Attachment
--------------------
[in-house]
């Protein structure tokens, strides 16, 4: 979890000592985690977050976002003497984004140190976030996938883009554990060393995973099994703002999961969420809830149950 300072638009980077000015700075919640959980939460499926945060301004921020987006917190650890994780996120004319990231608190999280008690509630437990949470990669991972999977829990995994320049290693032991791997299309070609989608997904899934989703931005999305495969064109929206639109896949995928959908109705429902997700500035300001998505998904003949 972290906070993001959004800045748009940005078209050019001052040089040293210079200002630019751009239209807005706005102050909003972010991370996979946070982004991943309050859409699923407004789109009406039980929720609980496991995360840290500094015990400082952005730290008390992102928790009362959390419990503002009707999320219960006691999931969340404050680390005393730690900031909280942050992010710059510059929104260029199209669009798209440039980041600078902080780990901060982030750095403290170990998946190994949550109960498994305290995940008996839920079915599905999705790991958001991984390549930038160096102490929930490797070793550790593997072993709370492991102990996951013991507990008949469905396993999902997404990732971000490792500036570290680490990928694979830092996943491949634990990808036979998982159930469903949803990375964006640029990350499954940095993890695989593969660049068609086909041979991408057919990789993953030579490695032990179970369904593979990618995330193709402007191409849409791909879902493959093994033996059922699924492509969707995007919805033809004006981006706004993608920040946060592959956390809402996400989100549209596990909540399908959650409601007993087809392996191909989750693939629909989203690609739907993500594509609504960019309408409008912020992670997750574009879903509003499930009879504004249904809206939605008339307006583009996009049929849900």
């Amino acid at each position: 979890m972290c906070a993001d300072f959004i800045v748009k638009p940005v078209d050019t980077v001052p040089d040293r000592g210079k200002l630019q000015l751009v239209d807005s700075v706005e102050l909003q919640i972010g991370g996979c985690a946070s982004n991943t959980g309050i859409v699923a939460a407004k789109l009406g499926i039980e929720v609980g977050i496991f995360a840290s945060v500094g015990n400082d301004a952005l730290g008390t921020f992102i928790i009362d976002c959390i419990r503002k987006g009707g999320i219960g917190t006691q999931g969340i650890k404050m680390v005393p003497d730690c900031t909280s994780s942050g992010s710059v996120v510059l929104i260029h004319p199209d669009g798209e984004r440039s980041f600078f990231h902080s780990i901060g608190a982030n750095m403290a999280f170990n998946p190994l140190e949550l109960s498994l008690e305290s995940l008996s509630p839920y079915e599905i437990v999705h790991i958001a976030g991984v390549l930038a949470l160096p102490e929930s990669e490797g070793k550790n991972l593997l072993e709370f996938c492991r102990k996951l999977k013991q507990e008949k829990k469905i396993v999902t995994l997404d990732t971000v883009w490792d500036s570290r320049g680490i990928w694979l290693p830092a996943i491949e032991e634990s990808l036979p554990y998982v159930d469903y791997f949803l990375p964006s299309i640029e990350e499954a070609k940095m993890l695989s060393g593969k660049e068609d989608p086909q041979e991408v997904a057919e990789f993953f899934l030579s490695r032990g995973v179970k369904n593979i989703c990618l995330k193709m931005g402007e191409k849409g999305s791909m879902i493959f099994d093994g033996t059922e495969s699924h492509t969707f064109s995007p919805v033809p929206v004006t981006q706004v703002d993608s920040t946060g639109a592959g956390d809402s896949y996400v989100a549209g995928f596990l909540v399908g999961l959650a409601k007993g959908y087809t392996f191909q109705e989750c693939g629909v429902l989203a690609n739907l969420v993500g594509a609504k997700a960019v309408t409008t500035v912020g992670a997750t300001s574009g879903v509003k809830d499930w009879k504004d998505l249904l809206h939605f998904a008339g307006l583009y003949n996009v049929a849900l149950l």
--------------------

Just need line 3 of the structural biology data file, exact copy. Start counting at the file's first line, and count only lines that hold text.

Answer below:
């Amino acid at each position: 979890m972290c906070a993001d300072f959004i800045v748009k638009p940005v078209d050019t980077v001052p040089d040293r000592g210079k200002l630019q000015l751009v239209d807005s700075v706005e102050l909003q919640i972010g991370g996979c985690a946070s982004n991943t959980g309050i859409v699923a939460a407004k789109l009406g499926i039980e929720v609980g977050i496991f995360a840290s945060v500094g015990n400082d301004a952005l730290g008390t921020f992102i928790i009362d976002c959390i419990r503002k987006g009707g999320i219960g917190t006691q999931g969340i650890k404050m680390v005393p003497d730690c900031t909280s994780s942050g992010s710059v996120v510059l929104i260029h004319p199209d669009g798209e984004r440039s980041f600078f990231h902080s780990i901060g608190a982030n750095m403290a999280f170990n998946p190994l140190e949550l109960s498994l008690e305290s995940l008996s509630p839920y079915e599905i437990v999705h790991i958001a976030g991984v390549l930038a949470l160096p102490e929930s990669e490797g070793k550790n991972l593997l072993e709370f996938c492991r102990k996951l999977k013991q507990e008949k829990k469905i396993v999902t995994l997404d990732t971000v883009w490792d500036s570290r320049g680490i990928w694979l290693p830092a996943i491949e032991e634990s990808l036979p554990y998982v159930d469903y791997f949803l990375p964006s299309i640029e990350e499954a070609k940095m993890l695989s060393g593969k660049e068609d989608p086909q041979e991408v997904a057919e990789f993953f899934l030579s490695r032990g995973v179970k369904n593979i989703c990618l995330k193709m931005g402007e191409k849409g999305s791909m879902i493959f099994d093994g033996t059922e495969s699924h492509t969707f064109s995007p919805v033809p929206v004006t981006q706004v703002d993608s920040t946060g639109a592959g956390d809402s896949y996400v989100a549209g995928f596990l909540v399908g999961l959650a409601k007993g959908y087809t392996f191909q109705e989750c693939g629909v429902l989203a690609n739907l969420v993500g594509a609504k997700a960019v309408t409008t500035v912020g992670a997750t300001s574009g879903v509003k809830d499930w009879k504004d998505l249904l809206h939605f998904a008339g307006l583009y003949n996009v049929a849900l149950l």